Info about getting from the airport, public transportation and more.
Getting From the Airport
At the Comodoro Arturo Merino Benítez International Airport, you can rent a car, take a bus or choose private transportation. The buses take you downtown to Los Héroes subway station for CLP $1,800 and leave every 10 minutes from 6 a.m. to 11:30 p.m. (and hourly overnight). After you pass customs, you’ll see several companies offering official private and shared transportation options, with rates varying according to the distance. Avoid informal taxis outside the arrivals area.
The subway offers fast, reliable service. Since it’s connected to the bus system, Transantiago, you can transfer from the subway to a bus for free. You can also transfer from bus to subway, for little to no cost up to 90 minutes after the start of your trip. To use the system, buy a Bip! card at any subway station for CLP $1,500 and keep a sufficient balance on it.
Ride-sharing apps are commonly used but not legal yet, although Cabify vehicles are registered with the Ministry of Transport. While there are many taxis available on the streets, you’re best off ordering one using the app SaferTaxi, since its drivers are identified and rated. Though more expensive, radio taxis are reliable, too.
Radiotaxi Al Minuto: 56-2-2519-9300
Radiotaxi CentrOriente: 56-2-2622-0022
Make use of Santiago’s many bike lanes and download the MoBike app, which lets you rent for longer stays, or you can pay CLP $399 for every 20 minutes. (There’s also a one-time refundable deposit of CLP $9,990). When you’re finished riding, just park your bike in a public space.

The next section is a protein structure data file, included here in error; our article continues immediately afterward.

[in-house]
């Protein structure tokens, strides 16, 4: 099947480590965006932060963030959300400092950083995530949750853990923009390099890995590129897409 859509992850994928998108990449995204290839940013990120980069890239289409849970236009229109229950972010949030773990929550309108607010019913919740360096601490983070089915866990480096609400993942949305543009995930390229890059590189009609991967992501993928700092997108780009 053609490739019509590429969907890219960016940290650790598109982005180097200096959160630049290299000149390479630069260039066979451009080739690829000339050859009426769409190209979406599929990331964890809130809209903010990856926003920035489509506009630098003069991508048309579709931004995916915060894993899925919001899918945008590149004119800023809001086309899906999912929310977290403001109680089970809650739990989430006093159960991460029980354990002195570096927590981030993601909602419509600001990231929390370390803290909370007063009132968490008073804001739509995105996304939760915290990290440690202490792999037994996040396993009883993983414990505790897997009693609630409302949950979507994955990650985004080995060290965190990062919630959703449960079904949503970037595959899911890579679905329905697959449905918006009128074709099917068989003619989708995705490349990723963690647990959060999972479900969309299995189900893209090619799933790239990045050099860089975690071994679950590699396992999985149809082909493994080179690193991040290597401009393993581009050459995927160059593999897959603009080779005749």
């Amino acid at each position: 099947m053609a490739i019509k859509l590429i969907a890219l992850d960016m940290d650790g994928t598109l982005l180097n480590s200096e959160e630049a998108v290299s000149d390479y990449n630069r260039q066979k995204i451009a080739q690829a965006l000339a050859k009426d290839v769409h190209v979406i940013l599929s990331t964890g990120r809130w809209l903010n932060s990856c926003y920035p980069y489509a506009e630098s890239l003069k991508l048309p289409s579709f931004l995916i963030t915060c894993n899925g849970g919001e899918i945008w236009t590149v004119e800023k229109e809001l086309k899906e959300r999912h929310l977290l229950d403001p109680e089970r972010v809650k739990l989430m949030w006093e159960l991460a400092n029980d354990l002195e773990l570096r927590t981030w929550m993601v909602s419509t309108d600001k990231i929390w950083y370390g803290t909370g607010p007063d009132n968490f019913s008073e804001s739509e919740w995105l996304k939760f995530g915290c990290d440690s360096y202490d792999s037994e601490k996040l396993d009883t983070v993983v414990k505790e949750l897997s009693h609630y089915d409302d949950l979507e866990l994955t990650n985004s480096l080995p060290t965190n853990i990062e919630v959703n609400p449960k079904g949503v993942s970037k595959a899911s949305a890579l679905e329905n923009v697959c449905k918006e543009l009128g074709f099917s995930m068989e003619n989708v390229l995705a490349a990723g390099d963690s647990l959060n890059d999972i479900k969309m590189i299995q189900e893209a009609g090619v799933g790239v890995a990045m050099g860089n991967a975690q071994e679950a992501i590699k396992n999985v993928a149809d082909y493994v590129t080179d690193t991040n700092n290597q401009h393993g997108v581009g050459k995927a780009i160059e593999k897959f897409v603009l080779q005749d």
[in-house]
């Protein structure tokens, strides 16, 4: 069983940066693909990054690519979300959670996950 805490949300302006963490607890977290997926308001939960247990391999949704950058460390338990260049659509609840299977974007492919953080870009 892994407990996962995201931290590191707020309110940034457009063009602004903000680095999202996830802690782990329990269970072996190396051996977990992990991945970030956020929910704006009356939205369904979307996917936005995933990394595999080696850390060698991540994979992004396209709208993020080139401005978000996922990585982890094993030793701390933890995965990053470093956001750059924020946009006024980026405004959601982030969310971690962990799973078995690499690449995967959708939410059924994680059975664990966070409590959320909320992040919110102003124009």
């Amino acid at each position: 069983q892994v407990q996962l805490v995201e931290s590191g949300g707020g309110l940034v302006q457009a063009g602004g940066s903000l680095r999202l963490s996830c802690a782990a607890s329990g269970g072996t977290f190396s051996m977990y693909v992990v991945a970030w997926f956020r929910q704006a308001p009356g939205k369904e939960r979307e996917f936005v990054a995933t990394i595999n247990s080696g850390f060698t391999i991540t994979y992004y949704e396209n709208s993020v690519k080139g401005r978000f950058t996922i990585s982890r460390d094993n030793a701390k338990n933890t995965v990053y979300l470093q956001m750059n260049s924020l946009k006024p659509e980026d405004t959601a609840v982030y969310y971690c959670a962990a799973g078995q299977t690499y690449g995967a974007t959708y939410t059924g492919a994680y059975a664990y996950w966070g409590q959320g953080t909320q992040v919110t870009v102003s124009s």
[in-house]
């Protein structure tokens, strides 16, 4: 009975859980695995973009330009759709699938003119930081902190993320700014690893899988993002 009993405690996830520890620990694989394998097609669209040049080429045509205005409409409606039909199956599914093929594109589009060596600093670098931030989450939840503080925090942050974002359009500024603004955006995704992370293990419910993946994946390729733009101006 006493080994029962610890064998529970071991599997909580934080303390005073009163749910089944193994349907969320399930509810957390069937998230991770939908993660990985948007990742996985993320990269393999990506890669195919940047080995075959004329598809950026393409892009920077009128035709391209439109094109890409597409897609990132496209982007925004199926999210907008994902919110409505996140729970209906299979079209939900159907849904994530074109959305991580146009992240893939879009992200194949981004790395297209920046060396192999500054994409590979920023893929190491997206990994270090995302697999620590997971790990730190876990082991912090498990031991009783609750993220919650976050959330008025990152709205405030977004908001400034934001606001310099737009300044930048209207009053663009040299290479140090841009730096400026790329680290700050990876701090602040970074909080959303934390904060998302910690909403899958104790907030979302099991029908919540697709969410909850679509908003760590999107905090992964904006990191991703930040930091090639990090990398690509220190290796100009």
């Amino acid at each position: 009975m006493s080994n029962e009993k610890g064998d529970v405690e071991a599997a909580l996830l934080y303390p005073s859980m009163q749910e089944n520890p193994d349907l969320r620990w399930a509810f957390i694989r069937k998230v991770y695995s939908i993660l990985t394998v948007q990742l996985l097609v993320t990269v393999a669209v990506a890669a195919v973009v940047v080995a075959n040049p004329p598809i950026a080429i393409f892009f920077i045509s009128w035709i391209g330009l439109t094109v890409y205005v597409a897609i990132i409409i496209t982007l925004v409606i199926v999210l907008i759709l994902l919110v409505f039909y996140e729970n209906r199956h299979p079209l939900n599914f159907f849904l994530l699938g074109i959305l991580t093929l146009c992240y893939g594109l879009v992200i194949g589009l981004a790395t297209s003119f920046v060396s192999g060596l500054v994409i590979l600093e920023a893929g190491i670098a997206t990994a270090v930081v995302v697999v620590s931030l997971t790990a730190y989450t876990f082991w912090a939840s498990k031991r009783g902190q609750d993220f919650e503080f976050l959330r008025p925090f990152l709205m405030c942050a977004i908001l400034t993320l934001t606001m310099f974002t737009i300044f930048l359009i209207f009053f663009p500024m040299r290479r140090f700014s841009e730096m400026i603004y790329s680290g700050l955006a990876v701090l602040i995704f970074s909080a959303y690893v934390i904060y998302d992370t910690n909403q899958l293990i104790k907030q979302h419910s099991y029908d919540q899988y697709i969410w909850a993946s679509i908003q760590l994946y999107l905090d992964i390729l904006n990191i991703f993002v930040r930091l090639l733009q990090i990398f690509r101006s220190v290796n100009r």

Canadian Andrea Palmer, CEO of Awake Labs, takes us to her favourite spots.
Andrea Palmer is the founder of Awake Labs, a company dedicated to autism health, and the creator of a wearable device called Reveal that monitors anxiety in autistic children. With the S Factory, a Chilean start-up program for female entrepreneurs, she developed a prototype alongside data scientists in Santiago. “It’s the largest city in Chile, but each comuna has a different feeling and something unique to discover.”
1. Parque Bicentenario
My colleagues from the S Factory and I packed a picnic and spent our spare time building an underwater robot to test out in the park’s North lagoon, where locals race their remote-control boats amid swans and flamingos. It’s a great spot in upmarket Vitacura to spend the day lounging on lawn chairs under big umbrellas, away from the busy city.
Av. Bicentenario 3800
2. Centro Artesanal Santa Lucía
There are tons of booths selling local handicrafts, like lapis lazuli jewellery, copper goods, handcrafted leather and colourful indigenous items with Mapuche prints – all great souvenirs to bring home. The ceilings are low and the hallways are narrow so it’s crowded, but there’s a fun energy. And it’s right by the Santa Lucía Hill, one of a few spots that offers 360-degree views of the city.
Alameda 510, 56-2-263-26618
3. Holm Ensaladería
This is an amazing brunch spot that doubles as a bakery. Most of the bread in Santiago is white, but Holm makes really delicious breads with ingredients like nuts and whole grains. The last time I went, I had the lentil-pea hummus with whole-wheat bread that has sesame seeds baked inside the dough. The meal was massive but so good I ordered seconds.
Padre Mariano 125, 56-9-4227-4411
4. Mesón Nerudiano
I love the mystical atmosphere at this restaurant modelled after the interior of poet Pablo Neruda’s home. The patio has a waterfall and is surrounded by trees, so it feels like you’re in a forest outside of the city. Try the pisco sour and a shrimp ceviche while live Chilean folk music plays in the background.
Calle Domínica 35, 56-2-737-150-42